Some taxpayers do not understand why SARS has not been allowing their expenses as deductions, most of which they used to claim in the past without a problem. Of Course, tax laws have changed and continue to change from one to the next. But, the simplest reason why a taxpayer’s expenses may be disallowed would be due to the documents submitted are falling short of SARS’s requirements. In this article, I seek to provide more clarity on certain SARS requirements and expectations. I hope these will save you time and frustrations associated with verification, audits and notice of objections.
I have noticed that some taxpayers will include member drawings in their sole proprietor profit and loss statements. SARS will not allow this as a deduction. To understand why these can be disallowed by SARS, even if supporting documents are submitted, one needs to understand what drawings are. Drawings will be seen as personal and not business expenses. To avoid this, show your drawings on the balance sheet or be specific as to what it was that you expenses this money on. If you attended training to stay up to date with developments in your trade, specify this and as always ensure that you have the correct and valid tax supporting documents. Remember, drawings are personal expenses and cannot be deducted against your taxable income.
If you contributed to a medical aid fund, you will need to submit your medical aid certificate (the one you received from your finance house.) In some instances, I have seen SARS asking taxpayers to substantiate the contributions by way of bank statements of other relevant document to prove they paid the contributions. You may need to get a confirmation letter from the medical aid fund that you were a member and that you contributed so much in that tax year. Also, remember that additional medical expenses do not necessarily mean automatic tax deduction. Reality is that you will have to spend a significant amount of these medical expenses before they can be taken into account. SARS uses a complicated formula to determine if your out-of-pocket expenses qualify for a deduction. I would encourage you to consult with your tax practitioner to obtain clarity on this.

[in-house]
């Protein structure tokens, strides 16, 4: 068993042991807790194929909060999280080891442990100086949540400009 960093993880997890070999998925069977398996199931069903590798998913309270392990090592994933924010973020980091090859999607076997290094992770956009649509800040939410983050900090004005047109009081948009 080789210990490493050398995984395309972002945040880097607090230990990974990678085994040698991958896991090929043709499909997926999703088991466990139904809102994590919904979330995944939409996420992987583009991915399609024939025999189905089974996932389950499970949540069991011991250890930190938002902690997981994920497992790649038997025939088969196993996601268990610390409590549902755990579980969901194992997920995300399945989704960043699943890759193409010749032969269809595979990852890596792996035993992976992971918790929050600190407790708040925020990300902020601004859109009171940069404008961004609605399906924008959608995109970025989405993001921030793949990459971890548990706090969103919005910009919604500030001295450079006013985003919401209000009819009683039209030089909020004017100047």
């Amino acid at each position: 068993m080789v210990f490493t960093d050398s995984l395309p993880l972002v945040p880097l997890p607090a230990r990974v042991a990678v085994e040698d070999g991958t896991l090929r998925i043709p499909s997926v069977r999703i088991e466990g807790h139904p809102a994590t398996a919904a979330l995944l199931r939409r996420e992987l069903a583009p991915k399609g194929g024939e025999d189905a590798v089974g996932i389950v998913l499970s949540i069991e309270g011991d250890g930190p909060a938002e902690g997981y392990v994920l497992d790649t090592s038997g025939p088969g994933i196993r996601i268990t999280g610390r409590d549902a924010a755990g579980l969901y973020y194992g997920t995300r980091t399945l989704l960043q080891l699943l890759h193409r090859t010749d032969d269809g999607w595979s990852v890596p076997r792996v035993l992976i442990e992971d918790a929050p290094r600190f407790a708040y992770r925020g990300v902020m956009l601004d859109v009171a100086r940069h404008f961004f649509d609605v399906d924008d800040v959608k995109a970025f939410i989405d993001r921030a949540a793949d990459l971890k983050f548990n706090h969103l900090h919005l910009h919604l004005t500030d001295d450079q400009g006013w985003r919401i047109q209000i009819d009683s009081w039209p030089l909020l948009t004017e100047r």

In the past, submission of a travel logbook, showing your business and private kilometres, was sufficient. What we have seen this year is that SARS is asking for the vehicle purchase agreement to validate the vehicle price, date of purchase AND to ensure it is in the taxpayer’s name. Now this can present a few challenges. For example, if the vehicle is in the name of your spouse, you may need to prove that you are making payments to the vehicle. This can be done by way of an affidavit or bank statements.
This is a big one especially for guys operating as sole proprietors. And this has always been a sticky one with SARS. The reason being that some taxpayers always try to slip in their personal grocery expenses here. You should always be prepared to provide SARS with a detailed schedule reflecting details of people entertained, nature of entertainment and the reasons for entertainment. You must also provide a description of your business and why the entertainment expenses should be deducted.
This is another sticky area. SARS will always want a taxpayer to prove their rental expense. A lease agreement clearly showing the rental expense is ideal here. For taxpayers earning rental income, they should submit the following documents to justify their expenses:
- Bond/mortgage statement clearly showing the interest accrued in the tax year under review (Only interest can be claimed as an expenses)
- Rental contract in your name (if you are married in community of property, remember you are taxed 50/50 on the rental income. You should have the rental agreement in both your names)
- Insurance contract clearly showing the premium you pay on the house.
- For repairs and other expenses, a detailed schedule of these expenses and valid supporting documents (You can also claim on the rates on the property)
I have also seen some taxpayers not understanding why some of their car payments cannot be deducted. Like rent above, you should be able to provide the instalment agreement clearly showing the interest charged on the vehicle. Also, remember only interest can be deducted as an expense.